Valve has patched a bug in its Steam system that could easily allow an attacker to take over any account using nothing but the account’s username.
The hijacking exploit exploited a hole in Steam’s password recovery feature, which sends a recovery code to the registered email address associated with the account. That email code must be entered into a form via the Steam website, but an attacker could simply skip that code entry step, leave the recovery code area blank, and have full access to the password change dialog, as demonstrated in this video .
In a statement to Kotaku, Valve said it quickly fixed the bug when notified on Saturday, July 25, but that “a subset of Steam accounts” could have been affected since July 21. It is difficult to know exactly how often the attack occurred. used at the time, but several prominent ones Counterattack: GO streamers and others with known Steam usernames appear to be affected.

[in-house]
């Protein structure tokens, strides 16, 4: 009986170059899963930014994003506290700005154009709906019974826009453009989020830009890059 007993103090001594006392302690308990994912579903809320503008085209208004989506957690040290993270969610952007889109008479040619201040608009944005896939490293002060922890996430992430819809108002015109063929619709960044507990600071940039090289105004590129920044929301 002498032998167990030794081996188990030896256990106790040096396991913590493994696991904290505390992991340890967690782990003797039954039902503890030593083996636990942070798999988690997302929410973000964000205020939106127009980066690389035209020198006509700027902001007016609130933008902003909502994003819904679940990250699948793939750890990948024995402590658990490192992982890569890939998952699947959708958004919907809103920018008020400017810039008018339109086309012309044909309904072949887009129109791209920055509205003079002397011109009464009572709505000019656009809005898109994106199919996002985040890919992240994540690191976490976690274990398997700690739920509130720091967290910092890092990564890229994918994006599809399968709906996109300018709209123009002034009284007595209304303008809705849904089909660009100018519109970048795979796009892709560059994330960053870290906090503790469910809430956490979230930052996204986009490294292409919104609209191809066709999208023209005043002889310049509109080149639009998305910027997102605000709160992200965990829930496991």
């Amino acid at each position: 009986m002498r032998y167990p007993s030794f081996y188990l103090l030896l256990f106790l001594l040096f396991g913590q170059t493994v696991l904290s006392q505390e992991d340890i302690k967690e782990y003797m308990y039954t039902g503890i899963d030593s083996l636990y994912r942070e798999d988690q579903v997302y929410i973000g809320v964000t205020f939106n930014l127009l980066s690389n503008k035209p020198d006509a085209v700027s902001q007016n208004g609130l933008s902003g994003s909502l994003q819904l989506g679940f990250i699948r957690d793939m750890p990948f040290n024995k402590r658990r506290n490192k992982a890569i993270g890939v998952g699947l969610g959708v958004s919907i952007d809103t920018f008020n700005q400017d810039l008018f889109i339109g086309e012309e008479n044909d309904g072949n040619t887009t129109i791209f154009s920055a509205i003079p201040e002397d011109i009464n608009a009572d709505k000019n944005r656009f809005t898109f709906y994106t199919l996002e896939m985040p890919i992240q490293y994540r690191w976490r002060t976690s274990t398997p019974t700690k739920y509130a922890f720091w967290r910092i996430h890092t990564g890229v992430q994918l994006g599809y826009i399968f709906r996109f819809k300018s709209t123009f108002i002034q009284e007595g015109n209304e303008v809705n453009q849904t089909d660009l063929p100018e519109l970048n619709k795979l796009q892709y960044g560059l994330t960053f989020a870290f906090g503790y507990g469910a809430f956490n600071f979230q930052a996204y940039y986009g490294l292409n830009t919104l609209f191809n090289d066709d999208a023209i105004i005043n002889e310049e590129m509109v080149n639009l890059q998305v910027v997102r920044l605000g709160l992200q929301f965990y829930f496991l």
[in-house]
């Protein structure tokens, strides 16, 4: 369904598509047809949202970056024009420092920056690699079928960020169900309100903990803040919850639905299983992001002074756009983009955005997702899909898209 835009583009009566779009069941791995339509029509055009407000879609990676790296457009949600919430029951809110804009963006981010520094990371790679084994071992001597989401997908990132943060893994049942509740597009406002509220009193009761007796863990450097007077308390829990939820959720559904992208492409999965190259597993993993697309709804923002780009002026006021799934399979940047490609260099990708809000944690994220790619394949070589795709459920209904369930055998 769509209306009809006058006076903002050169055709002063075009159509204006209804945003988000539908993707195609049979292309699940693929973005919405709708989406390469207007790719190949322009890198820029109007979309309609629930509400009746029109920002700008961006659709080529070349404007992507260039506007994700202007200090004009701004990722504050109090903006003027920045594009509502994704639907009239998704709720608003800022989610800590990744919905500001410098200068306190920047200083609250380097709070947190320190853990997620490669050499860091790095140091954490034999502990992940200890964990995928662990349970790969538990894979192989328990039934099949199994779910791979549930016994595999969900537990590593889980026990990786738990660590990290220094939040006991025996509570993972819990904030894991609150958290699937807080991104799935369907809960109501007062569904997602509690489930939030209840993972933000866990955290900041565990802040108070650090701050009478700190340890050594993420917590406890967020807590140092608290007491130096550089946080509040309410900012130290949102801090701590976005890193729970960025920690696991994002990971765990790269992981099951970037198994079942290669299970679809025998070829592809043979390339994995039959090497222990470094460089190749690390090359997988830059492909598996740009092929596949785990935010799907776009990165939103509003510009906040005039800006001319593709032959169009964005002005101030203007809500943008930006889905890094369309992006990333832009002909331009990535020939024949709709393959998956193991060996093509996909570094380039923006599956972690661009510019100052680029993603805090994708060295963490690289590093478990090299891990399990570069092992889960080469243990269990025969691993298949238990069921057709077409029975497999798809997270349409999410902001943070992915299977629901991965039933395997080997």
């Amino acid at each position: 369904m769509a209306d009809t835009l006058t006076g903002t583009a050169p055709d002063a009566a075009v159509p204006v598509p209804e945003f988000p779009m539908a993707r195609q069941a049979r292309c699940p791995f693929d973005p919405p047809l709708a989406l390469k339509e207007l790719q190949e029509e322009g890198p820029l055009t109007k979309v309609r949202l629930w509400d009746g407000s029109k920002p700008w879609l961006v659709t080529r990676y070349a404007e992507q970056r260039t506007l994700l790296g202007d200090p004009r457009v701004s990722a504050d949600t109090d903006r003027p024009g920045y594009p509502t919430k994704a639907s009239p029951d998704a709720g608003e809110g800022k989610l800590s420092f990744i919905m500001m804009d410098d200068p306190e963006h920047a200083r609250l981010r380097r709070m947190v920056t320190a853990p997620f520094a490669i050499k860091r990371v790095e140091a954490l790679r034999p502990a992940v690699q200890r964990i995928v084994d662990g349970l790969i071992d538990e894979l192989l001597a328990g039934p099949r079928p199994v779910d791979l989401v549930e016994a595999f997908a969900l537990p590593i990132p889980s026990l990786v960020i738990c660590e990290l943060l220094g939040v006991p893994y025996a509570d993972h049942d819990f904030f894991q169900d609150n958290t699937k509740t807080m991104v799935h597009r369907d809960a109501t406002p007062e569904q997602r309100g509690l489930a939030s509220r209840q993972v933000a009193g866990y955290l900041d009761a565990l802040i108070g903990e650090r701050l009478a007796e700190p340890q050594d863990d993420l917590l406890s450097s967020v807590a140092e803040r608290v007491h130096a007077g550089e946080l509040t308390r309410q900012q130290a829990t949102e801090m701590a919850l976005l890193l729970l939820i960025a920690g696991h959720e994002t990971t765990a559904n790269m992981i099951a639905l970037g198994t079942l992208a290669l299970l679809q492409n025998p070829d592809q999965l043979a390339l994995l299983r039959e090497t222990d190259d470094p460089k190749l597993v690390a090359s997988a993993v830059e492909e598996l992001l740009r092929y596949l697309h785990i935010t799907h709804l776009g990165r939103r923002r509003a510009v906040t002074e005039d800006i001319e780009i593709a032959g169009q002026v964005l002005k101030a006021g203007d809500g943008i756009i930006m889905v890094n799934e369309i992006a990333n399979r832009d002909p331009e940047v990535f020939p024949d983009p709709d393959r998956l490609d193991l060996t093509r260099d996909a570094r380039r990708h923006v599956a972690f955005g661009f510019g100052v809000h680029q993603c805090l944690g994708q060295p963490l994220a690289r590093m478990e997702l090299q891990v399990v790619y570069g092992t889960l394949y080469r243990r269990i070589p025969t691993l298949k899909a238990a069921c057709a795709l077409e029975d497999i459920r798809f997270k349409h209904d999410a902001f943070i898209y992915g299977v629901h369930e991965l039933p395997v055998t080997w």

Valve says accounts that have seen “suspicious password changes” will be contacted individually via email to straighten out their accounts. The Steam store was also down for a few hours this morning, though it’s not clear if that was directly related to this bug or the fix.
This is the largest public vulnerability for Steam since 2011, when Valve confirmed that hackers had compromised a database of Steam usernames and encrypted passwords and credit card information.